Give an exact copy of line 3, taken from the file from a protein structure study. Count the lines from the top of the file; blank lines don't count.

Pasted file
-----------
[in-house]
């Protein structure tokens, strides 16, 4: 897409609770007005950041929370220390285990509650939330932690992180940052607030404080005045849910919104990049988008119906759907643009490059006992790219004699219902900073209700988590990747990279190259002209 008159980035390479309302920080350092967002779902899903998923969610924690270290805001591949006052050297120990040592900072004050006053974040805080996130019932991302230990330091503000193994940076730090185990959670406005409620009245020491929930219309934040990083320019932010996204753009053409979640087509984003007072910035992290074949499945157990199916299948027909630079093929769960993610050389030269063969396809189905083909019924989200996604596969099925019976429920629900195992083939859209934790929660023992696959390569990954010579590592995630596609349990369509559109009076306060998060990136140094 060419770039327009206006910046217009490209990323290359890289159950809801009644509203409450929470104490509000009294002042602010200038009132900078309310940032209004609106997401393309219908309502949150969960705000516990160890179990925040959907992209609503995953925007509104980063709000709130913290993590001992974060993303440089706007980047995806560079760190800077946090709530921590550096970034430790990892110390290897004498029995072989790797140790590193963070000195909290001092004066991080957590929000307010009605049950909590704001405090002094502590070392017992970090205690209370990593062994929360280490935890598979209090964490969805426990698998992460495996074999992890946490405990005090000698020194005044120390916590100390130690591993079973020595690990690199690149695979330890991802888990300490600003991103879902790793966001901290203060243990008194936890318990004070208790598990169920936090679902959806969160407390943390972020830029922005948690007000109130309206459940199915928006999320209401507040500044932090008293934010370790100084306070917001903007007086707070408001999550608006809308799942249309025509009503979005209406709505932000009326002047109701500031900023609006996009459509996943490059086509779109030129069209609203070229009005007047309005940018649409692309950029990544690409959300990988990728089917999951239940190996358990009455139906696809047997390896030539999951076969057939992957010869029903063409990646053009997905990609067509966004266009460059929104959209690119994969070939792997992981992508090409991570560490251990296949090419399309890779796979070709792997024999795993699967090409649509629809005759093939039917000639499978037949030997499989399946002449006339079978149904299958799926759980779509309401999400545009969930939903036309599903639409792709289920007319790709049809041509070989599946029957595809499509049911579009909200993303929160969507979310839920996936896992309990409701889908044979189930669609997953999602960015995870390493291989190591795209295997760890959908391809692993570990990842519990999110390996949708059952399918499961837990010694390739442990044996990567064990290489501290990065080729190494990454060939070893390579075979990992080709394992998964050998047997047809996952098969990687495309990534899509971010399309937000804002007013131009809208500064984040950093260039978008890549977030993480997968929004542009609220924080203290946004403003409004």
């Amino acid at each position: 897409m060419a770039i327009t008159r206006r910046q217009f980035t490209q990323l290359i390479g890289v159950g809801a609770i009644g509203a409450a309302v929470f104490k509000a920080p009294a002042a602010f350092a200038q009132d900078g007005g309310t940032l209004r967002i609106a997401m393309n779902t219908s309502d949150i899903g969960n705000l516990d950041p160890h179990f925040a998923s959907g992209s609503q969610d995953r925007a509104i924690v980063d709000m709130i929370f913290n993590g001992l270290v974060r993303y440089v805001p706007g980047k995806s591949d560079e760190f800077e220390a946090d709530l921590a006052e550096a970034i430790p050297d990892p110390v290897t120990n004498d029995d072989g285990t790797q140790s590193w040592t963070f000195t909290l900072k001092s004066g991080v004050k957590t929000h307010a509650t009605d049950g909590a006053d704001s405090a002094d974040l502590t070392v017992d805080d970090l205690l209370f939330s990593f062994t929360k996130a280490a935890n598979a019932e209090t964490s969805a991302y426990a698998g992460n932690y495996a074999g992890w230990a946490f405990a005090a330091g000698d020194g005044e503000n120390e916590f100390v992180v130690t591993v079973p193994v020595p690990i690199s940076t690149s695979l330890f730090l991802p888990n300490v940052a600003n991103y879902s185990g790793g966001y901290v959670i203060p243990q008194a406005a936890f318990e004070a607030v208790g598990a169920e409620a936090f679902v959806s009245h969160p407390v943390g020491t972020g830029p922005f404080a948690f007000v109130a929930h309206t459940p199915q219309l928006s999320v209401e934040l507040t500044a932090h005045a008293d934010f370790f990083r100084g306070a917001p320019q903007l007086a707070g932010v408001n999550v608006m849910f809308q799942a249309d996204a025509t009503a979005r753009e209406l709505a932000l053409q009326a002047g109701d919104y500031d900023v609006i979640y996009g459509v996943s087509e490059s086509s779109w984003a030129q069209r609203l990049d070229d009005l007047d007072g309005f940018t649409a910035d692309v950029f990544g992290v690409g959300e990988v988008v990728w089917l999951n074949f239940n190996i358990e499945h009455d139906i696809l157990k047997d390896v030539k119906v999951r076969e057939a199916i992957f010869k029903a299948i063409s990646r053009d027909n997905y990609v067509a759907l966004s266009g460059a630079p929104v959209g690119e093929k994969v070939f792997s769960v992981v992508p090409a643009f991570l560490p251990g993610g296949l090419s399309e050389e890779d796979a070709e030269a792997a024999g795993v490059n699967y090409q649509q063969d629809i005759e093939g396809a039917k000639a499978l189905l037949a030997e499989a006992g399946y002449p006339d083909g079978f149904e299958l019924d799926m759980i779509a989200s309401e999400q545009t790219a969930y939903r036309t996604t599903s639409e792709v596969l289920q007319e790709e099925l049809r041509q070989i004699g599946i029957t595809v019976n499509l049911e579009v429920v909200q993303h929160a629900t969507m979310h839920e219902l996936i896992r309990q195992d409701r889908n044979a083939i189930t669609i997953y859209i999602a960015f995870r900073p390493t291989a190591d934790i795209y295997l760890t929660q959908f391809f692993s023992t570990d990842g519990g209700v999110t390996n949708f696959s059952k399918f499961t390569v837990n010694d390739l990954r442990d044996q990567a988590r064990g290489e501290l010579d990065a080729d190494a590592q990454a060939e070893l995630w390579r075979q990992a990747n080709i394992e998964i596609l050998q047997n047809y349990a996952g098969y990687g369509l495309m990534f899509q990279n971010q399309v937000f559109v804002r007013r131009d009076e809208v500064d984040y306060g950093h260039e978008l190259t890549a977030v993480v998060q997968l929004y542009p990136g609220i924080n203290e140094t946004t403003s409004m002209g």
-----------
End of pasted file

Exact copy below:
């Amino acid at each position: 897409m060419a770039i327009t008159r206006r910046q217009f980035t490209q990323l290359i390479g890289v159950g809801a609770i009644g509203a409450a309302v929470f104490k509000a920080p009294a002042a602010f350092a200038q009132d900078g007005g309310t940032l209004r967002i609106a997401m393309n779902t219908s309502d949150i899903g969960n705000l516990d950041p160890h179990f925040a998923s959907g992209s609503q969610d995953r925007a509104i924690v980063d709000m709130i929370f913290n993590g001992l270290v974060r993303y440089v805001p706007g980047k995806s591949d560079e760190f800077e220390a946090d709530l921590a006052e550096a970034i430790p050297d990892p110390v290897t120990n004498d029995d072989g285990t790797q140790s590193w040592t963070f000195t909290l900072k001092s004066g991080v004050k957590t929000h307010a509650t009605d049950g909590a006053d704001s405090a002094d974040l502590t070392v017992d805080d970090l205690l209370f939330s990593f062994t929360k996130a280490a935890n598979a019932e209090t964490s969805a991302y426990a698998g992460n932690y495996a074999g992890w230990a946490f405990a005090a330091g000698d020194g005044e503000n120390e916590f100390v992180v130690t591993v079973p193994v020595p690990i690199s940076t690149s695979l330890f730090l991802p888990n300490v940052a600003n991103y879902s185990g790793g966001y901290v959670i203060p243990q008194a406005a936890f318990e004070a607030v208790g598990a169920e409620a936090f679902v959806s009245h969160p407390v943390g020491t972020g830029p922005f404080a948690f007000v109130a929930h309206t459940p199915q219309l928006s999320v209401e934040l507040t500044a932090h005045a008293d934010f370790f990083r100084g306070a917001p320019q903007l007086a707070g932010v408001n999550v608006m849910f809308q799942a249309d996204a025509t009503a979005r753009e209406l709505a932000l053409q009326a002047g109701d919104y500031d900023v609006i979640y996009g459509v996943s087509e490059s086509s779109w984003a030129q069209r609203l990049d070229d009005l007047d007072g309005f940018t649409a910035d692309v950029f990544g992290v690409g959300e990988v988008v990728w089917l999951n074949f239940n190996i358990e499945h009455d139906i696809l157990k047997d390896v030539k119906v999951r076969e057939a199916i992957f010869k029903a299948i063409s990646r053009d027909n997905y990609v067509a759907l966004s266009g460059a630079p929104v959209g690119e093929k994969v070939f792997s769960v992981v992508p090409a643009f991570l560490p251990g993610g296949l090419s399309e050389e890779d796979a070709e030269a792997a024999g795993v490059n699967y090409q649509q063969d629809i005759e093939g396809a039917k000639a499978l189905l037949a030997e499989a006992g399946y002449p006339d083909g079978f149904e299958l019924d799926m759980i779509a989200s309401e999400q545009t790219a969930y939903r036309t996604t599903s639409e792709v596969l289920q007319e790709e099925l049809r041509q070989i004699g599946i029957t595809v019976n499509l049911e579009v429920v909200q993303h929160a629900t969507m979310h839920e219902l996936i896992r309990q195992d409701r889908n044979a083939i189930t669609i997953y859209i999602a960015f995870r900073p390493t291989a190591d934790i795209y295997l760890t929660q959908f391809f692993s023992t570990d990842g519990g209700v999110t390996n949708f696959s059952k399918f499961t390569v837990n010694d390739l990954r442990d044996q990567a988590r064990g290489e501290l010579d990065a080729d190494a590592q990454a060939e070893l995630w390579r075979q990992a990747n080709i394992e998964i596609l050998q047997n047809y349990a996952g098969y990687g369509l495309m990534f899509q990279n971010q399309v937000f559109v804002r007013r131009d009076e809208v500064d984040y306060g950093h260039e978008l190259t890549a977030v993480v998060q997968l929004y542009p990136g609220i924080n203290e140094t946004t403003s409004m002209g």